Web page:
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Information and discussion for successfully cultivating potatoes, the world's fourth largest crop.

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Old May 21, 2018   #1
Old School
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Default Anyone ever grown potatoes this close?

I wasn't sure how many potatoes would come in a 3 pound bag of seed potatoes. I ordered 3 bags (9 pounds total). One bag of Purple Viking and 2 bags of Yukon Gold. I filled the bed up with cow manure compost blend and covered with straw about 4 inches deep. I did this to try to avoid hilling them up again although I have plenty of straw left over should I need to top them off. I ended up with 28 total potatoes which I planted whole...no need chitting them with this many The bed is 4' x 8'. The sides are 10" high. Just curious if anyone else ever tried this type of concentration when planting their potatoes?

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The above 3 photos were taken the day I planted them 4-21-18. The one below was taken today 5-21-18.

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Old May 21, 2018   #2
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First picture had me worried - glad you got them out of the mesh bags!

You yield may depend on light and water more than anything else. Looking forward to hearing how the experiment goes!
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Old May 21, 2018   #3
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I've got 4-50' rows of potatoes in (mostly fingerlings) I got a 50' row of Rose Finn Apple planted from 3#s of seed potatoes, I only got 25' of Magic Molly for #3's of seed potatoes... 12" spacing on both. Rose Finns are over a foot tall already.
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Old May 22, 2018   #4
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I see a few videos now of others who are planting them closer in raised beds. All the other videos, especially those made by people planting out in fields, had them being planted like 2 feet apart and 3 feet between rows. My plan was to have a full bed of potatoes to harvest without wasting space. It's a brand new bed with all new soil plus some potato feed. The compost manure is especially loved by worms and I grew my best garden ever last year. I still think I may only need 2 bags (3 lbs. each) of potatoes for this space. This season will tell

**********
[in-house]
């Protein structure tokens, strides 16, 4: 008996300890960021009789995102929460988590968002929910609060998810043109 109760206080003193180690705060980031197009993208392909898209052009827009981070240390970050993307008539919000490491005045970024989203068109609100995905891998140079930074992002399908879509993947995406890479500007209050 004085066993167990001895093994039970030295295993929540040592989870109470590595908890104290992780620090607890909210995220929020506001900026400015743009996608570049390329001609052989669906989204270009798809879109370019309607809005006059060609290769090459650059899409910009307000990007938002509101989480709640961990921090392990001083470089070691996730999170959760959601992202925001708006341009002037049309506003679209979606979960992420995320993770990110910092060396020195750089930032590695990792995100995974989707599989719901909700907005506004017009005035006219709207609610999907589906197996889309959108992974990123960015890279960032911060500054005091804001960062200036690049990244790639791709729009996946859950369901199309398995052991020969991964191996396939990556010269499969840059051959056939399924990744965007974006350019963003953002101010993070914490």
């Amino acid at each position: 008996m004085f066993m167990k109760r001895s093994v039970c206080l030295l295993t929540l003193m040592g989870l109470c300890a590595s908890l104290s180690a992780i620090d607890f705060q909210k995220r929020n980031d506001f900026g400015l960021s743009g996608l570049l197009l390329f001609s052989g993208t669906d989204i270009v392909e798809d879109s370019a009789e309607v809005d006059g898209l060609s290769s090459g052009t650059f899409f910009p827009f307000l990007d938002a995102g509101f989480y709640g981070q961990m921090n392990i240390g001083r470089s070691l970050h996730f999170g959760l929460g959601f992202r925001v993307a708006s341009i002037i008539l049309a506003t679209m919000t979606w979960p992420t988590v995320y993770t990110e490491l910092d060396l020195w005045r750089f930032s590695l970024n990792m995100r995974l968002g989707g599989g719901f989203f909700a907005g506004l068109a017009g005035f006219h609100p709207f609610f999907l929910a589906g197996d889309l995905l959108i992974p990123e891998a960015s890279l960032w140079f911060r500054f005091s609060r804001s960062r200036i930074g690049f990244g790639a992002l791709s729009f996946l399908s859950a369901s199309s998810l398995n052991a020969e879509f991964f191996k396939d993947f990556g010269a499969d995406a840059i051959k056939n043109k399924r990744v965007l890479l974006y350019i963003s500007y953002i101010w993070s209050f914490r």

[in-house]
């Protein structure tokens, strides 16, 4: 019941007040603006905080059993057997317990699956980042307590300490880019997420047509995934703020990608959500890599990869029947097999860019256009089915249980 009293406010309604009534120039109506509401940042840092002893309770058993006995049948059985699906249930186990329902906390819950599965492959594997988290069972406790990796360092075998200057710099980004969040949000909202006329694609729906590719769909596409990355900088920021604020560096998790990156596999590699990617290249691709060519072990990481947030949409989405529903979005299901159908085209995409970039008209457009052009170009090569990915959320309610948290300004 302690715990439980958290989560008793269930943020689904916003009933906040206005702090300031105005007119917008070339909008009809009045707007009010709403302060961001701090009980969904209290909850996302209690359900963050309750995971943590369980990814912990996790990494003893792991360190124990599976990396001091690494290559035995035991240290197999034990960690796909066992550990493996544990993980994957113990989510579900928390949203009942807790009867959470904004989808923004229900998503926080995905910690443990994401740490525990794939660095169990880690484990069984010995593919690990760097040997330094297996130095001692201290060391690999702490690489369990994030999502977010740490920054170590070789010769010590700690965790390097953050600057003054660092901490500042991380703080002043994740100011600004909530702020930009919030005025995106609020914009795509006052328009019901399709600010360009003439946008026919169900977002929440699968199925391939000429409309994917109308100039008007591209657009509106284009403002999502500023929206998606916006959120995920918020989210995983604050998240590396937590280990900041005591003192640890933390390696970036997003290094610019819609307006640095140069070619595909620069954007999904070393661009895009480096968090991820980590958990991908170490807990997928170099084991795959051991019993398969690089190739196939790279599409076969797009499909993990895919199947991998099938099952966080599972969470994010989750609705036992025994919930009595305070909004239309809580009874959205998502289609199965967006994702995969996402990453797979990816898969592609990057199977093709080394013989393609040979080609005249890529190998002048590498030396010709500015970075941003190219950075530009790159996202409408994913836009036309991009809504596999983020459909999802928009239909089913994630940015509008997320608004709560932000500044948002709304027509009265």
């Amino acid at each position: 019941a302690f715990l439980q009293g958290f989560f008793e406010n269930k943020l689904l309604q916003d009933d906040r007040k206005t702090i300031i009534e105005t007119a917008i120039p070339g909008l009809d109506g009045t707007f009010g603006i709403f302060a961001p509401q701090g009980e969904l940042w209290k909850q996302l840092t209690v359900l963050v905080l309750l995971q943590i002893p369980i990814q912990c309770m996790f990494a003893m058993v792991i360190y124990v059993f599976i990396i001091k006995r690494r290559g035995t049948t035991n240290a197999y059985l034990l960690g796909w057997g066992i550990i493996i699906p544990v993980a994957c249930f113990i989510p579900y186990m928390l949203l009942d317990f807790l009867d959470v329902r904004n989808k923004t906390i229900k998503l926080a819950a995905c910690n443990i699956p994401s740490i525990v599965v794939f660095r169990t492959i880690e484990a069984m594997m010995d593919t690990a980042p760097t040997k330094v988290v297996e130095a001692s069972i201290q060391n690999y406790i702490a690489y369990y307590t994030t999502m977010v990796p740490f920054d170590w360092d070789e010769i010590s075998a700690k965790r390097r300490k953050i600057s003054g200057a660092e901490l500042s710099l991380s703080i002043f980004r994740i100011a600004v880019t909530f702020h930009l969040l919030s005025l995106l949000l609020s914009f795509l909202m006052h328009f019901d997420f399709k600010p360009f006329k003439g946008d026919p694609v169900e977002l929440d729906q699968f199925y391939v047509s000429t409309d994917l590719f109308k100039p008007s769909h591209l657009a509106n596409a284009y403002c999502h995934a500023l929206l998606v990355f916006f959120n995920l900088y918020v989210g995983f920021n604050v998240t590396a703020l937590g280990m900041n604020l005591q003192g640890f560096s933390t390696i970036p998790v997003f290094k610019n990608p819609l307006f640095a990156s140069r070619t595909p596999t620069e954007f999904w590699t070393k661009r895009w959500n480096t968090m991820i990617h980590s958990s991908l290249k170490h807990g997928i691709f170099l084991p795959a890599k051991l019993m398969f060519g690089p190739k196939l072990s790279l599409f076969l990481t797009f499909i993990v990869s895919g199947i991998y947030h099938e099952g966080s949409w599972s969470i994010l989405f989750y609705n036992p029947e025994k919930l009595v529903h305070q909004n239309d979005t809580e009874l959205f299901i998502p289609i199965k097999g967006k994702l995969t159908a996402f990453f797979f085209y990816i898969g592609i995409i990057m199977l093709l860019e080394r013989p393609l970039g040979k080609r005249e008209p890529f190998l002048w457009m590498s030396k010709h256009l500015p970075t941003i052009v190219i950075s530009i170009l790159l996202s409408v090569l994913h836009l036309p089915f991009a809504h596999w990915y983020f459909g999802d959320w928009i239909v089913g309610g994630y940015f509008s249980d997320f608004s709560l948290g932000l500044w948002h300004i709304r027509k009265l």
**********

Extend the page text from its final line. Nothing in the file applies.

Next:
Yes PhilaGardener, I wasn't going to plant them still in the mesh bags Although, I wonder if you could lay a few mesh mags under the potatoes and gather them up to harvest and have them already bagged and ready to store It would be a real time saver
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Old May 22, 2018   #5
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Got some in a closet that close growing in a bag now.
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Old May 23, 2018   #6
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Sure, I've grown lots of potato varieties, but not since I moved to where I am now

Every year I'd plant a 252 ft row of them,I got them from two places,one in Oregon and the other in Maine.

No way can I remember what all the varieties were but I do remember Purple Viking,though and Yukon Gold, and lots of finger ones as well,one was banana, that I remember.

And I never planted whole potatoes, I'd cut sections that had one or two eyes,then if the soil was still cold,sprinkle Sulfa on the cut surfaces then dig a hole and plant them and hill them up as they grew taller.

Then came Fall, maybe even a first freeze and I'd be out there with a shovel, my back to that cold N wind digging them up and putting them in baskets.

More than once I felt that I was back in medieval times, digging potatoes with a passion since I remember that's all we had to eat back then.

Where I live now it's Big potato country,the Atwater family alone had hundreds of acres
and same for the Sheldons and in the Fall all the stands around here,especially Stannards, had lots of different varieties for sale.

The commercial folks have those machines that harvest that way and when they were through with a field they would open it up to anyone who wanted to go looking for the small ones left.

And no better eating than those small red ones,boil, cut them in half and drench them with butter fresh parsley on them.